Despite economic turmoil largely caused by COVID-19, the overallÂ worldwide employment environment in the final quarter of 2019 wasÂ stable.
By Larry Basinait
Deploying a global workforce and ensuring accessÂ to the best talent is a crucial component of successÂ for all multinational enterprises. Global labor marketÂ intelligence is an invaluable tool for these HRÂ departments and can be used to inform critical decisionsÂ around the best countries and regions in which to grow.
To truly understand unemployment rates, it is necessaryÂ to collect several categories of market informationÂ about the overall economic environment from whichÂ they derive. For that reason, this report also analyzesÂ measures that include GDP, economic forecasts, andÂ other factors that offer insight into a given countryâsÂ economic circumstances.
In 2019, global economic growth continued to decelerate,Â stemming from trade wars and weak investment growthÂ which impacted nearly every region of the world. TheÂ 2019 economy was highly disrupted by âPhase OneâÂ of the United States-China trade negotiations, passedÂ in December 2019, but the World Bank estimates thatÂ those disruptions may not continue into 2020. TheÂ widespread global challenges affected not only economicÂ growth but also key indicators of economic activity,Â such as manufacturing, which softened to levels that areÂ approaching those of the 2008 financial crisis. Overall,Â global growth decreased from 3.0 percent in 2018 to 2.4Â percent in 2019.
Despite the slowdown in economic growth, the globalÂ labor market remained robust as the unemploymentÂ rate in 2019 remained consistent with 2018 levelsÂ at 4.9 percent. The World Bank reports that highÂ income countries experienced the largest drop in theirÂ unemployment rate from last year, decreasing by 0.2Â percentage points to 5.0 percent.
United States and Canada
In the U.S., job creation remained robust, with 184,000Â jobs created on average per month in the fourth quarter.Â In December, the share of women in the workforceÂ outnumbered men for the first time since The GreatÂ Recession (2007-2009). Consumer optimism remainedÂ relatively high, as reflected in the quarterly average ofÂ the Consumer Confidence Index, which currently standsÂ at 126.6. However, wages increased by only 2.9 percentÂ year-over-year in December, which is the lowest growthÂ rate since July of 2018, according to the Bureau of LaborÂ Statistics.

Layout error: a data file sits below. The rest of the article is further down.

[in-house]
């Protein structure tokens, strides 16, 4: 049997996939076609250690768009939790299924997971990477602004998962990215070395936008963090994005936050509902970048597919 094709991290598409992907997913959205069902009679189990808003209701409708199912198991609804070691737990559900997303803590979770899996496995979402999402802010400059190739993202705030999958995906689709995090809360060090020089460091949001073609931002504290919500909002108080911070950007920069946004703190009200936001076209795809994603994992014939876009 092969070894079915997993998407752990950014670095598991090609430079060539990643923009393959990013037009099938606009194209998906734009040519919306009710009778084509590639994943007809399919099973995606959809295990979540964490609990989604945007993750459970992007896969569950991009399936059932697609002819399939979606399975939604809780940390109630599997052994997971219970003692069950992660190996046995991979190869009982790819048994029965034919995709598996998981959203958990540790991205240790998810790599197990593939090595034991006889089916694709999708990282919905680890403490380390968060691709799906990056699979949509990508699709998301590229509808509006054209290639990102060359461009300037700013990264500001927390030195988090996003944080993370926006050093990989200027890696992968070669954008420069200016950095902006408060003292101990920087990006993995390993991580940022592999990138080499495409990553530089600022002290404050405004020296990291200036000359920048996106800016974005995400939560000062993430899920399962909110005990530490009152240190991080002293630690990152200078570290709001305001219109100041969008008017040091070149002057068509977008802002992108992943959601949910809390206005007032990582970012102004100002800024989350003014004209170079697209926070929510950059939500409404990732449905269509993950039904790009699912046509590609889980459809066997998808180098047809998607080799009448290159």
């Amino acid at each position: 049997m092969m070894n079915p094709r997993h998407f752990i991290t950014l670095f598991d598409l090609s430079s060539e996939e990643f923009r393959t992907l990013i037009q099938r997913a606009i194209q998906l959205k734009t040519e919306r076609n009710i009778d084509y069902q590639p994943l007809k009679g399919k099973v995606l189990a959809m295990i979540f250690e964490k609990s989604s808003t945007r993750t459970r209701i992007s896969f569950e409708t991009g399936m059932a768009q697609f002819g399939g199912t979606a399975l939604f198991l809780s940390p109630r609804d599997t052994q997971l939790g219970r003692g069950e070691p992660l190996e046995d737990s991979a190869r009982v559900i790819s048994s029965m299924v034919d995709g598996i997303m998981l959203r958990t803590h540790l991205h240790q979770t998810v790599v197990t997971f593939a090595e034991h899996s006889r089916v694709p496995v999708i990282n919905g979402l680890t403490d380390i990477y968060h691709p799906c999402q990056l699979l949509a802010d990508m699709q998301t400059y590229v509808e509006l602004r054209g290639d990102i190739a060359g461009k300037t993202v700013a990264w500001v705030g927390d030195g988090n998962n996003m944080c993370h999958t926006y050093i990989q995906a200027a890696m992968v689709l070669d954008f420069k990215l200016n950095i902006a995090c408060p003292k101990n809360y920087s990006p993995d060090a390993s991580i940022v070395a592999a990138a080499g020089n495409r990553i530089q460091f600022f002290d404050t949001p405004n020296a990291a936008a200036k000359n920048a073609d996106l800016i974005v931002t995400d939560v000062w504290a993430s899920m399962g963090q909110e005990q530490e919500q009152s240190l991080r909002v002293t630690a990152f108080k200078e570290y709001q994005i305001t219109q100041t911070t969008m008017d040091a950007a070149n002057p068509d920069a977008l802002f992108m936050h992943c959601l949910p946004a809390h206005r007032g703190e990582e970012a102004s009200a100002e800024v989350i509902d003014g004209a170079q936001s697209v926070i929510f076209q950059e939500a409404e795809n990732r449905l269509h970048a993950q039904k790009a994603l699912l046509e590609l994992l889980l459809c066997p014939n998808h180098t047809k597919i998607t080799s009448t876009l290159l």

In the fourth quarter, the U.S. unemployment rateÂ dropped to 3.5 percent in 2019, a 0.4 percent decreaseÂ from 2018. Historically, unemployment rates at 5.0Â percent or lower are considered by many economists toÂ be at or near full employment.
In 2019, all of the major stock indices increasedÂ substantially. The Dow Jones industrials increased byÂ 22.3 percent, the S&P 500 increased by 28.9 percent,Â and the Nasdaq Composite rose by 35.2 percent. DespiteÂ the ongoing trade war between U.S. and China, stocksÂ surged on high consumer sentiment and the FederalÂ Reserve cutting interest rates, according to CNBC.
The Canadian unemployment rate in the fourth quarterÂ of 2019 remained consistent with the prior year at 5.6Â percent. The Canadian economy ended on a weak noteÂ following a rail strike, weakening demand, and a ruptureÂ in the Keystone pipeline. In response, the National BankÂ of Canada reports the Canadian government proposedÂ legislation to lower taxes for nearly 20 million people inÂ order to boost growth and pay off record high householdÂ debt.
Asia Pacific (APAC)